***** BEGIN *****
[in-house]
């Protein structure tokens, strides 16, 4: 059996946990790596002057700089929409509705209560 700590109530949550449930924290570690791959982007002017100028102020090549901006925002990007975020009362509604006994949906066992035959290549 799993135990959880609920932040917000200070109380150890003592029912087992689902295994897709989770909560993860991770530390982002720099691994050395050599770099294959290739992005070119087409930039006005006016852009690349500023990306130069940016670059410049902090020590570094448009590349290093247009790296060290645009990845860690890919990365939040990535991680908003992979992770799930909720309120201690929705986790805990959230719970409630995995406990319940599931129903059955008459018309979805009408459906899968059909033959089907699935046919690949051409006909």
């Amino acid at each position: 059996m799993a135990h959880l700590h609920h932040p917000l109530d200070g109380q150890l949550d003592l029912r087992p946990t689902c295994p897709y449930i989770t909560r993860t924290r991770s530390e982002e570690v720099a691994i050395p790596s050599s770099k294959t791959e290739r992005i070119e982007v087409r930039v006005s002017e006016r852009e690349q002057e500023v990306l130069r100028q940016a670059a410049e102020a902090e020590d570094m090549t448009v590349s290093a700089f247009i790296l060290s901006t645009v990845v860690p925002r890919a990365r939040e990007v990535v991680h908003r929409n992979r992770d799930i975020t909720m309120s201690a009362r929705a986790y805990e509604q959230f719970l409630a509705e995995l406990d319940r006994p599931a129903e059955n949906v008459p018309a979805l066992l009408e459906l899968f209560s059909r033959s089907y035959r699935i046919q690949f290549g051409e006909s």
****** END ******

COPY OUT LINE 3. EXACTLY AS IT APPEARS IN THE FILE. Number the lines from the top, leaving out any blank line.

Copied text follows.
């Amino acid at each position: 059996m799993a135990h959880l700590h609920h932040p917000l109530d200070g109380q150890l949550d003592l029912r087992p946990t689902c295994p897709y449930i989770t909560r993860t924290r991770s530390e982002e570690v720099a691994i050395p790596s050599s770099k294959t791959e290739r992005i070119e982007v087409r930039v006005s002017e006016r852009e690349q002057e500023v990306l130069r100028q940016a670059a410049e102020a902090e020590d570094m090549t448009v590349s290093a700089f247009i790296l060290s901006t645009v990845v860690p925002r890919a990365r939040e990007v990535v991680h908003r929409n992979r992770d799930i975020t909720m309120s201690a009362r929705a986790y805990e509604q959230f719970l409630a509705e995995l406990d319940r006994p599931a129903e059955n949906v008459p018309a979805l066992l009408e459906l899968f209560s059909r033959s089907y035959r699935i046919q690949f290549g051409e006909s």